Although the Recent Marketplace Fairness Act is No Longer – Similar Remote Seller Collection Proposals Are in the Wings
As online sales continue to chip away at brick-and-mortar retail sales, states have come under increasing pressure to tax online interstate commerce. For nearly 20 years, Congress has considered various proposals to simplify state tax codes while granting states the authority to tax sales made by vendors that lack a physical presence within their borders. These proposals have generally exempted small vendors and provided basic rules for determining which state is allowed to impose the tax. The most recent iteration of these proposals, the Marketplace Fairness Act, died in the House when the 113th Congress adjourned, but similar proposals are expected to be introduced in 2015.
More than a decade's worth of congressional gridlock over how collection authority over remote sellers should work has yielded a patchwork of highly contested state laws, as local governments look to “take what’s theirs.” For online businesses serving customers across state boundaries, the potential impact of the federal remote seller collection authority and Congress's failure to pass national tax reform both present significant operational challenges.
Legislation Triggers More Questions than Answers
While the remote seller collection authority would deliver major benefits to cash-strapped governments and overburdened businesses alike, a number of hurdles impede its adoption. One of the remote seller collection authority’s biggest sticking points is the dispute over origin-based and destination-based taxation.
Some online businesses (particularly those with few or no distribution facilities and physical storefronts) argue that origin-based taxation is the more palatable option because it allows them to establish headquarters in states that do not impose a sales tax. Others counter that destination-based taxation would be more equitable because it is based on where the customer resides.
If congressional leaders manage to resolve their differences and the federal remote seller collection authority becomes law, businesses can expect states to begin simplifying their tax codes and adopting more uniform sales tax definitions as a prerequisite to interstate taxation. While simplicity is the long-term goal, any regulatory transition would likely cause temporary chaos.
States Pursue “Self-Help” Solutions
As the debate over the federal remote seller collection authority shuffles along, many states are forging ahead, enacting laws to tap into interstate commerce revenues. To date, 14 states have enacted “click-through nexus” laws that broaden the definition of “nexus” beyond the physical presence requirement outlined in the precedent-setting Quill Corp v. North Dakota. These statutes grant states the authority to tax out-of-state businesses if an in-state source refers customers to their websites (for example, through affiliate marketing links.)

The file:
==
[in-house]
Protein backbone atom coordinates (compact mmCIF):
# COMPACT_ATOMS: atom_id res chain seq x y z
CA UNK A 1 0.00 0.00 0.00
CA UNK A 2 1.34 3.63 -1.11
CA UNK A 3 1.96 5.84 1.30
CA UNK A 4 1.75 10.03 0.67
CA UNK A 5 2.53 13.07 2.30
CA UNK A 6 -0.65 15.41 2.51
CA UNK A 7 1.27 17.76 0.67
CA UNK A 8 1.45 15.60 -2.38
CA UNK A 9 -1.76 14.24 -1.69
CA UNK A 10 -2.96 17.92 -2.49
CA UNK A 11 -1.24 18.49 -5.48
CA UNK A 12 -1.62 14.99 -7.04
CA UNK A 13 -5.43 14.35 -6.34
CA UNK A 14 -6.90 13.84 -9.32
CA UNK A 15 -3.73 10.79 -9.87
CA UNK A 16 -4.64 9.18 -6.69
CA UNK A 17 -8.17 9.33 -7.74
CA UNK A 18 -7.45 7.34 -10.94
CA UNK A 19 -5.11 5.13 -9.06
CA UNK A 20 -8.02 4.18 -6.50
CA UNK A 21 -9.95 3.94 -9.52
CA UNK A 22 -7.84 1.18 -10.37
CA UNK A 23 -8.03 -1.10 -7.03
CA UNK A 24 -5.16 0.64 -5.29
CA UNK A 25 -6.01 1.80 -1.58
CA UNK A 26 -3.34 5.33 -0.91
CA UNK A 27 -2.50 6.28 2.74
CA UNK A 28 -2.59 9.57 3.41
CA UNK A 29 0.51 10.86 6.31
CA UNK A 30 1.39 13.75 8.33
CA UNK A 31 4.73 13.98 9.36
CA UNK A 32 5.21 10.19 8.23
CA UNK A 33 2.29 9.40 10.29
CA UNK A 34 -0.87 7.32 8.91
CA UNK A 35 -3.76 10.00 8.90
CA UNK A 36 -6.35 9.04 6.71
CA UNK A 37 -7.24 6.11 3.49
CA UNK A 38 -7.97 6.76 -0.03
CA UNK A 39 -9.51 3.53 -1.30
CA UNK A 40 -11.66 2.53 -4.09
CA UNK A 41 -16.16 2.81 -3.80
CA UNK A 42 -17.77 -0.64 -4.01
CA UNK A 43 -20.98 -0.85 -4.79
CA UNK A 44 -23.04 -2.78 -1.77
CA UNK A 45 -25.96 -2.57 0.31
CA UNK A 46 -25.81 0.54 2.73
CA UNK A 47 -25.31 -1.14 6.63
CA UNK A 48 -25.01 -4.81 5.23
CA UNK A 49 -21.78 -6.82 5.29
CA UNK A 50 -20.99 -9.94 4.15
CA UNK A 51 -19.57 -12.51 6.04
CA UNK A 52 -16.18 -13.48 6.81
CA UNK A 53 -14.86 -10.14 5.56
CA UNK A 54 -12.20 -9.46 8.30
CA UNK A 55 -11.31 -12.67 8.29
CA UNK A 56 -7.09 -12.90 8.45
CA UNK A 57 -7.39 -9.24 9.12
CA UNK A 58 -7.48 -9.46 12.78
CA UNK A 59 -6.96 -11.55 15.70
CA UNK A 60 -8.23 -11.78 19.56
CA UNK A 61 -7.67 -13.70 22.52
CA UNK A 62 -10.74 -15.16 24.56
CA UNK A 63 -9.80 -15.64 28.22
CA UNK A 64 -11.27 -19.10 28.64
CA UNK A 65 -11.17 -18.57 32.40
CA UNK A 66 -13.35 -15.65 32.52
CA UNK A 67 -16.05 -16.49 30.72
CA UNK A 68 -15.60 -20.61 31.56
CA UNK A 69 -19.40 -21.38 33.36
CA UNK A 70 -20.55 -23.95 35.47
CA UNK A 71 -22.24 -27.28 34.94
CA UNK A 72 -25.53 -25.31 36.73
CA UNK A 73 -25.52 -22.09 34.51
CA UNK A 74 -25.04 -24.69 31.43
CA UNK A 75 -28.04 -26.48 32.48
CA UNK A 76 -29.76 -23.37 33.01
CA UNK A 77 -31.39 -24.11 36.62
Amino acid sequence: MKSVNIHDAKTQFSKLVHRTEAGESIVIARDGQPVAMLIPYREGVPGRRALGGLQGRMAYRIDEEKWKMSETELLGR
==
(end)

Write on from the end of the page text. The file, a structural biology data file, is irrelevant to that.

The constitutionality of these laws is unclear and has been challenged in the courts with mixed success. Consequently, businesses face a patchwork of state laws and no federal tax standard, resulting in heightened risk and greater costs of compliance. As more states adopt individual approaches, remote vendors must tread lightly: a failure to pay interstate taxes when required could be costly, but firms are also vulnerable to class-action customer lawsuits for collecting sales tax when not mandated.
Outside of the U.S., other countries are achieving real progress with modernized tax regulations. On January 1, the European Union adopted a new approach for administering and sourcing its value-added tax (VAT), which uses a destination-based system for determining which jurisdiction’s tax applies to sales of certain digital services. The updated VAT not only addresses the needs of an increasingly digital economy, but does so with more uniformity and simplicity than the U.S. system for collecting sales tax. Given the current congressional environment, however, the feasibility of approving similar tax policy in the U.S. is unlikely.
Navigating Around an Uncertain Regulatory Environment
As other countries refine their taxation strategies to meet the challenges of an Internet-driven world, the U.S. is falling behind and struggling to adapt to the new normal of digital commerce. But despite the remote seller collection authority’s bleak outlook, businesses must be prepared to navigate around the obstacles presented by an uneven and uncertain regulatory environment.
While each state rolls out its own remedy to the interstate taxation dilemma – from Colorado’s contentious requirement to provide itemized reports on customer purchases, to New York’s adoption of “click-through nexus” – organizations must carefully determine where they're required to collect sales tax. Without federal guidance on corporate interstate tax obligations, online retailers must be more vigilant about compliance — and equipped with the internal resources to do so.